Will your college go bankrupt?
By David Ressner
Long before COVID, colleges and universities faced the double whammy of higher costs and lower revenues. Think what you want about comfortable dorms, expansive dining rooms, and other campus amenities, many of the growing expenses schools face today are unquestionably legitimate costs of $ 21.st the higher education of the century, including technology, career guidance and mental health services. The drop in income is largely due to the increase in financial aid and a well-documented decline in the number of college-aged students, which is expected to continue in the years to come.
To survive, many schools have taken drastic measures, cutting departments, reducing services and / or eliminating activities. Sometimes such measures weren’t enough to save even long-established schools like Valparaiso University Law School in Indiana and MacMurray College in Illinois, both of which went out of business in 2020. Over in the past five years alone, these schools and over 60 others have closed. their doors entirely or merged with other schools.
Now, three semesters after the start of the pandemic, COVID has added to these challenges, and education experts are estimating a wide range of potential school closings. For example, Professor Scott Galloway of NYU School of Business, after noting that the university is an expensive operation with a relatively rigid cost structure, writing, “The economic situation of many of these schools is dire…. According to current plans, hundreds of colleges will perish. “
Galloway based his statement on data from the US Department of Education. Measuring 441 schools on their value and financial vulnerability, he predicted that high value / low vulnerability schools would “thrive” after the pandemic. On the other end of the spectrum, he predicted that many low value / high vulnerability schools would be “challenged”. The full scan can be uploaded to his blog, where you might be surprised by some of the schools from both groups.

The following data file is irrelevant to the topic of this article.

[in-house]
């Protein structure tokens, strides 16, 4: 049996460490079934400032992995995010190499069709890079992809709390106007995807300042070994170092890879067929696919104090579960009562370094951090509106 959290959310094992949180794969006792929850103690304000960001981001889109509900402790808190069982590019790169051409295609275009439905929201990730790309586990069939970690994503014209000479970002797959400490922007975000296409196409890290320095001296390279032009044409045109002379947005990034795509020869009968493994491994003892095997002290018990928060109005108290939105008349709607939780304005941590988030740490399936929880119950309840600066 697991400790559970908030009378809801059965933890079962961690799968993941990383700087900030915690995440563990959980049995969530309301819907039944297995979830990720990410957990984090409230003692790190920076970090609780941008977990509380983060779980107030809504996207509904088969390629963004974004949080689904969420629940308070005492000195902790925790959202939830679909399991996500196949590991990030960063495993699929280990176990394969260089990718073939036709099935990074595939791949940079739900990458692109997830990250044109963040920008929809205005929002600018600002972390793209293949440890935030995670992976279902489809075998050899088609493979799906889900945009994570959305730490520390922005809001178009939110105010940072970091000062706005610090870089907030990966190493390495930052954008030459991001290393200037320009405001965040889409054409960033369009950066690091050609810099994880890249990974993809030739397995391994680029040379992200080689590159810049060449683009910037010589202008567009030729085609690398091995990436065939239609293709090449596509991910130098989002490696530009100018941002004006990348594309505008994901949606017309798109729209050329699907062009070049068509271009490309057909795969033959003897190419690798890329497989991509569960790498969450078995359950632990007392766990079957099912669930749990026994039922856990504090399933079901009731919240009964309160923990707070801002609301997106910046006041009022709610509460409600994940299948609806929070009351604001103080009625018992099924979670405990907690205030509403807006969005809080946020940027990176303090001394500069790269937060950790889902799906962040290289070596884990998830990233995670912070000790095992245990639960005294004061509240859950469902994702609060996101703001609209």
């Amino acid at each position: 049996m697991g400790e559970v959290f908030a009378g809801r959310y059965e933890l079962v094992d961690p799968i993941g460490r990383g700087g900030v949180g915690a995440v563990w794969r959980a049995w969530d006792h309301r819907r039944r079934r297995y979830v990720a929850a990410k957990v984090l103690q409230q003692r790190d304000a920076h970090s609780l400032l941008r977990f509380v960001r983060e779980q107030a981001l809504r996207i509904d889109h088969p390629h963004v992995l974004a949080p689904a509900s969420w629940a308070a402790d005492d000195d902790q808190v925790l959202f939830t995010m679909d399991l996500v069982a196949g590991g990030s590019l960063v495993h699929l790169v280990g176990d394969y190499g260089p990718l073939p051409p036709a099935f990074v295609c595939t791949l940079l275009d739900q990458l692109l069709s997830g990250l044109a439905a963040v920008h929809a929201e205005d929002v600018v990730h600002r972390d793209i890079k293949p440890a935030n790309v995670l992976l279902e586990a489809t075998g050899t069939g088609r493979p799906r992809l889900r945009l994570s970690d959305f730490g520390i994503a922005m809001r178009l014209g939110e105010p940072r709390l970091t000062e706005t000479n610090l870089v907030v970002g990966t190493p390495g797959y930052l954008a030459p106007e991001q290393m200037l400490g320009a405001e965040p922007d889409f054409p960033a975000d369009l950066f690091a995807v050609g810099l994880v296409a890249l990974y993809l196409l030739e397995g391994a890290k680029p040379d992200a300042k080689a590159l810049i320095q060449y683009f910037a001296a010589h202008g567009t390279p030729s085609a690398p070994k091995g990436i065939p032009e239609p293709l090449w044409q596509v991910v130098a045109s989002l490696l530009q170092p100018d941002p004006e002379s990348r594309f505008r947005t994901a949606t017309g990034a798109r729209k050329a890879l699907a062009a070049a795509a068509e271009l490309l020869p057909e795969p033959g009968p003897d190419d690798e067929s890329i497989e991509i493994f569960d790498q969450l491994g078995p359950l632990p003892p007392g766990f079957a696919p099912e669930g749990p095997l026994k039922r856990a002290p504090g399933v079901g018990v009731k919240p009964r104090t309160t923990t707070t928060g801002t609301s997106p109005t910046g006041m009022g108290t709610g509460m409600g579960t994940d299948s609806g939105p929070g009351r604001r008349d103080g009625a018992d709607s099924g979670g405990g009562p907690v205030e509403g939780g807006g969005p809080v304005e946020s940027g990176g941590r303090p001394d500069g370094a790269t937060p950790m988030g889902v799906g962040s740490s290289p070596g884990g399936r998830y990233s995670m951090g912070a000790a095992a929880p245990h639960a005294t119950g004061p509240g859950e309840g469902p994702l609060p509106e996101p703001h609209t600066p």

On the contrary, this data only underscores the importance of seriously considering the financial viability of each school you are considering and not just assuming the books are balanced.
While some colleges are closing completely, perhaps a greater risk is that the major, extracurricular activity, or service that drew you to a school will be reduced or eliminated, leaving you with a difficult decision: stay and do or transfer. and take your chances elsewhere.
So how do you know if your school, or a school you are considering, is safe or in trouble?
In addition to Professor Galloway’s analysis, the following posts allow you to take a look under the hood to determine whether schools are running efficiently or running on steam.
the College viability The app is available in two versions: free and paid ($ 49). Both apps analyze data from the National Center for Education Statistics (NCES). This data covers enrollment, graduation rate, expenses, income, endowment, and admission yield (the percentage of accepted students who enroll). These factors can inform the financial health of a school, especially when the data is observed over a series of years.